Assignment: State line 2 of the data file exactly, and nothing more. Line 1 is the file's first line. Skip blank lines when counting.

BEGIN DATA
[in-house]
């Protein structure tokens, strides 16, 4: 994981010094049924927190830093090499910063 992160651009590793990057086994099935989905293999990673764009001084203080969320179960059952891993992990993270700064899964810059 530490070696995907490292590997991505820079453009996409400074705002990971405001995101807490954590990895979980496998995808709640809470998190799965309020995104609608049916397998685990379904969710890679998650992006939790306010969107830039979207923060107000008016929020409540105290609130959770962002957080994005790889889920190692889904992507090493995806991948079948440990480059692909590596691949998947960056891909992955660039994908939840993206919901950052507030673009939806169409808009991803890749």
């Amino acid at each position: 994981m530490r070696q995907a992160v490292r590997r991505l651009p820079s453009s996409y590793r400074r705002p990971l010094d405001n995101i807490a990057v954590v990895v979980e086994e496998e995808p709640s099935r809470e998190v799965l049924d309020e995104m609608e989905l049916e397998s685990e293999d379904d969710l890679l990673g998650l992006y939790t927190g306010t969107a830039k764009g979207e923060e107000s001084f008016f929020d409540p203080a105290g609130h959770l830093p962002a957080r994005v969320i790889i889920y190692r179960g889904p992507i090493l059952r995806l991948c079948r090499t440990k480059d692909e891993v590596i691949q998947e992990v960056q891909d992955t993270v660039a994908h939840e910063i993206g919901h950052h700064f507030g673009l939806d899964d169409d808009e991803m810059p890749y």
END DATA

């Protein structure tokens, strides 16, 4: 994981010094049924927190830093090499910063 992160651009590793990057086994099935989905293999990673764009001084203080969320179960059952891993992990993270700064899964810059 530490070696995907490292590997991505820079453009996409400074705002990971405001995101807490954590990895979980496998995808709640809470998190799965309020995104609608049916397998685990379904969710890679998650992006939790306010969107830039979207923060107000008016929020409540105290609130959770962002957080994005790889889920190692889904992507090493995806991948079948440990480059692909590596691949998947960056891909992955660039994908939840993206919901950052507030673009939806169409808009991803890749």